The Eye is trapped in a void between the planes. The Princes are trying to free it. They are unaware that The Eye is actually Tharizdun, who seeks to annihilate all of reality.

The worshipers are divided into elemental temples. The fire clerics wear amulets and bracelets with continual fire cast on them. Fire giants, salamanders and efreets also worship.

Imix created an elemental avatar, known as a holocaust disciple. It's a fire monster that relishes spreading destruction and misery.

This thing can cast fireballs every round and can even summon a meteor swarm once per day! It has a heat aura and can generate waves of flame that hit all within 60 feet for 13d6 damage.

Return to the Temple of Elemental Evil

In this adventure, cultists uncover the entrance to the fire node from the original Temple adventure by Gary Gygax. In the original adventure, the fire node is only partially detailed. The rest was left for the DM to design.

Lareth the Beautiful was able to call on Imix for aid. Their hope is that Imix can free Tharizdun.

Imix dwells in the fire node in a long hall of circular, flaming pits. He has a throne of glass that is filled with roaring flames.

The adventurers actually fight him. He has a colossal flaming swor and is accompanied by a half medusa/half-fire elemental named Maliskra.

Dragon Magazine #347

Issue 347 has a lot of elemental evil stuff in it, including an article on the archomentals. In it, it explains that there were wars between Law and Chaos. In these wars, the good archomentals sided with the Wind Dukes of Aaqa (who were in the Rod of Seven Parts boxed set adventure and the Age of Worms path). The evil princes sided with the Queen of Chaos (the villain from the Rod of Seven Parts).
They gave Imix some nice flavor:

"This pillar of red flames crackles and hisses with life as flaming tendrils stretch out to grasp and feel. This roughly humanoid column stands as tall as three humans and radiates waves of intense heat."

Imix lives in a volcano on the Plain of Burnt Dreams, which rises from the liquid flames of the Blazing Sea. He has a pyramid fortress known as the Temple of Ultimate Consumption.

Imix is passionate, intense and easily infuriated. He is also vain, jealous and quickly frustrated.

Imix cannot enter water or any non-flammable liquid. He is 18 feet tall and weighs... 6 pounds.

His greatest servant is Asgeroth, a pit fiend who is loyal and power-hungry. His job is to destroy Zaaman Rul.

Dragon Magazine #353

Zaaman Rul
They actually detailed the good archomentals in this issue, one of a million reasons why Paizo is so awesome. They fleshed out the lore of D&D so much and did it well. Here's what we learn about Zaaman Rul.

He is courageous but naive, and has built a fortress called the Hidden Heart.

When Zaaman's assault on Imix failed, he was left for dead on the scorched battlefield. A phoenix came and restored his body and mind, giving him inspiration and newfound hope. The phoenix is now his ally. It has given Zaaman an army of phoelarchs and phoeras to use.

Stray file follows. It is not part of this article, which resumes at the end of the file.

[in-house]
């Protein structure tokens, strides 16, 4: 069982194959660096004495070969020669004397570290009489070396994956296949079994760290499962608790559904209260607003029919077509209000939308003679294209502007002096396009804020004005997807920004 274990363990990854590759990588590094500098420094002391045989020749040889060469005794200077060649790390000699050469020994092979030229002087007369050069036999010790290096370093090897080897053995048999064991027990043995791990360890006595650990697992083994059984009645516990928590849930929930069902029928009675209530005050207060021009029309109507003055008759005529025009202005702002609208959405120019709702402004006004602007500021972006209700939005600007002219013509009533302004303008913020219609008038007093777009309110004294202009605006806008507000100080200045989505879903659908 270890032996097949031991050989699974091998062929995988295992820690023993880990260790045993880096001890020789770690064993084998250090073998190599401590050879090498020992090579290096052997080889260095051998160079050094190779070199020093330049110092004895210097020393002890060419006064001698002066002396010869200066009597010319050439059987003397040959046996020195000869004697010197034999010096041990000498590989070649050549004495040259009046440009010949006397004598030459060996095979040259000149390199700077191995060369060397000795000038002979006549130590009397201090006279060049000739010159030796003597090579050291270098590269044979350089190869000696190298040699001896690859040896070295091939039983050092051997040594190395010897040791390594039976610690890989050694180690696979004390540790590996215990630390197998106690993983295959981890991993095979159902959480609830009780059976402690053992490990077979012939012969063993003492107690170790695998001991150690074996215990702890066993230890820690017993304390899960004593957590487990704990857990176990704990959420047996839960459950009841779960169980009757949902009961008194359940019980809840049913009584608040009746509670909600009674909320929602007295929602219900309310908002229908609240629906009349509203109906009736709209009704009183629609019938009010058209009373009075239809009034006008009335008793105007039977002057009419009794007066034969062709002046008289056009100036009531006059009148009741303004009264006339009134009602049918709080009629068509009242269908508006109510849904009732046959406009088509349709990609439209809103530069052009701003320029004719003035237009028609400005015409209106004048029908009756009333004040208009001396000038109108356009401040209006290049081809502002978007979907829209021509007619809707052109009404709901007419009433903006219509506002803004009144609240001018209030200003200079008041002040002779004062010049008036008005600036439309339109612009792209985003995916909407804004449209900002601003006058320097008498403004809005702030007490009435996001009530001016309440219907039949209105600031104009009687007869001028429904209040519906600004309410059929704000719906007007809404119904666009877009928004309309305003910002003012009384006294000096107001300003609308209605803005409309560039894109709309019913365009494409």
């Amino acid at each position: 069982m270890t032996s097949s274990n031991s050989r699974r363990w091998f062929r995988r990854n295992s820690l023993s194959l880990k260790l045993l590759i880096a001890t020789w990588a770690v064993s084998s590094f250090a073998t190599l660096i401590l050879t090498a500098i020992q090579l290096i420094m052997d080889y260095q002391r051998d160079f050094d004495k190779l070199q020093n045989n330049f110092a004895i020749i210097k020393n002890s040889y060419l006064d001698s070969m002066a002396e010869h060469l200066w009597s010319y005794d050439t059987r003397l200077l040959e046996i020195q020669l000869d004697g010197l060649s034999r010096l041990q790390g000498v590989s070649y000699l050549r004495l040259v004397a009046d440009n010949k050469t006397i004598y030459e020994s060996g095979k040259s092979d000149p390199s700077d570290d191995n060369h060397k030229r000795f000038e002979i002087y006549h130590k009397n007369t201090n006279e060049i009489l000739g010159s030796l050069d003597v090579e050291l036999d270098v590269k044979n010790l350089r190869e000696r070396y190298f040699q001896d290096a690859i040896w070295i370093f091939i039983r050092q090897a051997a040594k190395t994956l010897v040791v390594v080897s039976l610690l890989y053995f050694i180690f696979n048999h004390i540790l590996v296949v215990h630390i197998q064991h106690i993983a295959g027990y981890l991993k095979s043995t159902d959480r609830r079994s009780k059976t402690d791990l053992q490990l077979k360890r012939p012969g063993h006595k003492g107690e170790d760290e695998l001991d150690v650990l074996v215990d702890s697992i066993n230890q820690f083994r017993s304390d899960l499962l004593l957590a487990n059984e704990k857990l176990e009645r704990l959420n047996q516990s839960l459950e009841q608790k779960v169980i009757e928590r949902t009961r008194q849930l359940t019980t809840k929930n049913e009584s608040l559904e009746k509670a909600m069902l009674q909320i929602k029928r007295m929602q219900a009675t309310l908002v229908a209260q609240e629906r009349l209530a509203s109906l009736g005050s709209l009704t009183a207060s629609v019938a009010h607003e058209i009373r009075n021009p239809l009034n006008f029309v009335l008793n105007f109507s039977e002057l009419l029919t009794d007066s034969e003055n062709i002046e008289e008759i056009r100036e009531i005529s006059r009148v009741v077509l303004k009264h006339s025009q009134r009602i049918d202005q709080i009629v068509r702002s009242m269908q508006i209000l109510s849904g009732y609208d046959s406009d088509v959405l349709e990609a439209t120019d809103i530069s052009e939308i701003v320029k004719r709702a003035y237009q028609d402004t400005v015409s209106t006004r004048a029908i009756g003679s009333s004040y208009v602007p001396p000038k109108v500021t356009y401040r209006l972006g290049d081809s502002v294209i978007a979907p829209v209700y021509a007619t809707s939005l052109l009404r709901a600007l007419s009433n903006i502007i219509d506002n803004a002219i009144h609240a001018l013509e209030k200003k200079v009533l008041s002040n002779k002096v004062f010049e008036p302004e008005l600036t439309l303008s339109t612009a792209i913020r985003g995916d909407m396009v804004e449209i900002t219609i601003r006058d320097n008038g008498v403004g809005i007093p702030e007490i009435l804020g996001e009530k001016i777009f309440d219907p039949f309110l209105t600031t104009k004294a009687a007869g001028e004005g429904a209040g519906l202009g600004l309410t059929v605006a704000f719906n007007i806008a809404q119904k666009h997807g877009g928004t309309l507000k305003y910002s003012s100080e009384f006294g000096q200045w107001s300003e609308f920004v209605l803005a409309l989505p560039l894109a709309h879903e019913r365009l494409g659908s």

He has allied himself with a bronze dragon called Rolothere, who is linked to the fey Court of Stars. Through the court, Zaaman has recruited devas, asuras and eladrins.

Other allies include Raziel, lord of archons (who I believe appears int he Great Modron March adventure) and Amaimon, king of the azers. 

D&D 4th Edition

Monster Manual 3

To me, this is the definitive depiction of Imix
Imix has his own entry in this book. Here he's a "primordial far older than the world". He "serves" the Elder Elemental Eye, and is still unaware it is Tharizdun.

Imix promotes rash action, wanton violence and arson.

He lives in a volcano in the Elemental Chaos. His palace is a black inverted pyramid that hovers over magma, its tip tracing the symbol of the Elder Elemental Eye into the rock. That's a great new detail.

Imix lives like a prisoner inside the pyramid. He is level 32, and he has an aura that shuts down fire resistance. Yikes.

There's also an entry for Imix Cultists. They're, you know, crazy people who set fires. Sometimes they'll have a temple in hidden ruins, or infiltrate communities.

Some bigger temples use rituals to summon a Conflagration Orb, which is an "avatar of Imix and a manifestation of the Fire Lord's approval". It is a "miniature sun that hurls flames from it's super-heated mass".

The orb has little regard for Imix's servants and will incinerate them along with enemies.

That is a really great idea. It helps make the cult more unique.

Heroes of the Elemental Chaos

This book talks about how the Princes had to go into hiding after the Dawn War (the ancient conflict between the gods and the primordials). It mentions that the good archomentals - Ben-Hadar (water), Chan (wind), Sunnis (earth) and Zaaman Rul (fire) actually fought alongside the gods in the Dawn War.

Imix "was the first to emerge from the chaos at time's beginning". Ever since the end of the Dawn War, he has been trapped in a volcano's fiery heart, unable to escape the bubbling magma and noxious fumes confining him.
The good prince of fire, Zaaman Rul, is Imix's son. The mother is the late Bristia Pel, a princess of elemental fire now dead. Lamentations of the Flame Princess...!

There's a section on Zaaman Rul that gives a bit of insight. Imix had a "tryst" with Bristia Pel. Zaaman "inherited his mother's virtue" (umm... she had a tryst with a supremely evil being) and sought to avenge her death - she died in a massive battle that led to the defeat and imprisonment of the Queen of Chaos.

Zaaman led an army against Imix, but was defeated. His army was enslaved, and Zaaman fled. Zaaman is 10 feet tall, has crimson skin and long black hair.

There is a temple to Imix in the City of Brass called The Mosque of Blistering Atonement.

That's where we're at. It seems likely that Imix will have some involvement in the imminent Elemental Evil storyline, so it will be fun to see how 5th edition handles the villain.